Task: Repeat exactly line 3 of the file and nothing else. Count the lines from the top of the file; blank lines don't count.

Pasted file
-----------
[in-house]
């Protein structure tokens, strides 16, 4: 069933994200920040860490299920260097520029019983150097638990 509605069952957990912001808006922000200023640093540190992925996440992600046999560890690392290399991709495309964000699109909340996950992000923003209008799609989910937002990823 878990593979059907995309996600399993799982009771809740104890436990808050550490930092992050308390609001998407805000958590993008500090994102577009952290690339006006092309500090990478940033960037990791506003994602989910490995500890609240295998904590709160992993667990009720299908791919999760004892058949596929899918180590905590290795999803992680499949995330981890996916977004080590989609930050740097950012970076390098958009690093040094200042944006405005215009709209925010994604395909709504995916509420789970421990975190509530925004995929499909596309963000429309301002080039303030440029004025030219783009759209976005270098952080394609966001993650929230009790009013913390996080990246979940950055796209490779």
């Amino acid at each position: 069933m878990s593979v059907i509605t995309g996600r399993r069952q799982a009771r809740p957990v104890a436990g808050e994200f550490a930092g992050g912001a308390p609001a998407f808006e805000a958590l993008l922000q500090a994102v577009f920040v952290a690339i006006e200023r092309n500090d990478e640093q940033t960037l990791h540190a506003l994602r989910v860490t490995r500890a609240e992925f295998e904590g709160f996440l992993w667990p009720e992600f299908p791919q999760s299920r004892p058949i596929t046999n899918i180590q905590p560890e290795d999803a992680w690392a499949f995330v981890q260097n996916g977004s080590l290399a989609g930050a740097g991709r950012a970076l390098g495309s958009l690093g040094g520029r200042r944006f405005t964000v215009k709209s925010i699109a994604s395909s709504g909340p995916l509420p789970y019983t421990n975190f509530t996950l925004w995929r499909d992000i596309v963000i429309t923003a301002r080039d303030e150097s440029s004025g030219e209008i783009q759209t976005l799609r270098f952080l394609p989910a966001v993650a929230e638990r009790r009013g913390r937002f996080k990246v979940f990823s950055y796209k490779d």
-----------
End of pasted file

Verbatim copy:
């Amino acid at each position: 069933m878990s593979v059907i509605t995309g996600r399993r069952q799982a009771r809740p957990v104890a436990g808050e994200f550490a930092g992050g912001a308390p609001a998407f808006e805000a958590l993008l922000q500090a994102v577009f920040v952290a690339i006006e200023r092309n500090d990478e640093q940033t960037l990791h540190a506003l994602r989910v860490t490995r500890a609240e992925f295998e904590g709160f996440l992993w667990p009720e992600f299908p791919q999760s299920r004892p058949i596929t046999n899918i180590q905590p560890e290795d999803a992680w690392a499949f995330v981890q260097n996916g977004s080590l290399a989609g930050a740097g991709r950012a970076l390098g495309s958009l690093g040094g520029r200042r944006f405005t964000v215009k709209s925010i699109a994604s395909s709504g909340p995916l509420p789970y019983t421990n975190f509530t996950l925004w995929r499909d992000i596309v963000i429309t923003a301002r080039d303030e150097s440029s004025g030219e209008i783009q759209t976005l799609r270098f952080l394609p989910a966001v993650a929230e638990r009790r009013g913390r937002f996080k990246v979940f990823s950055y796209k490779d």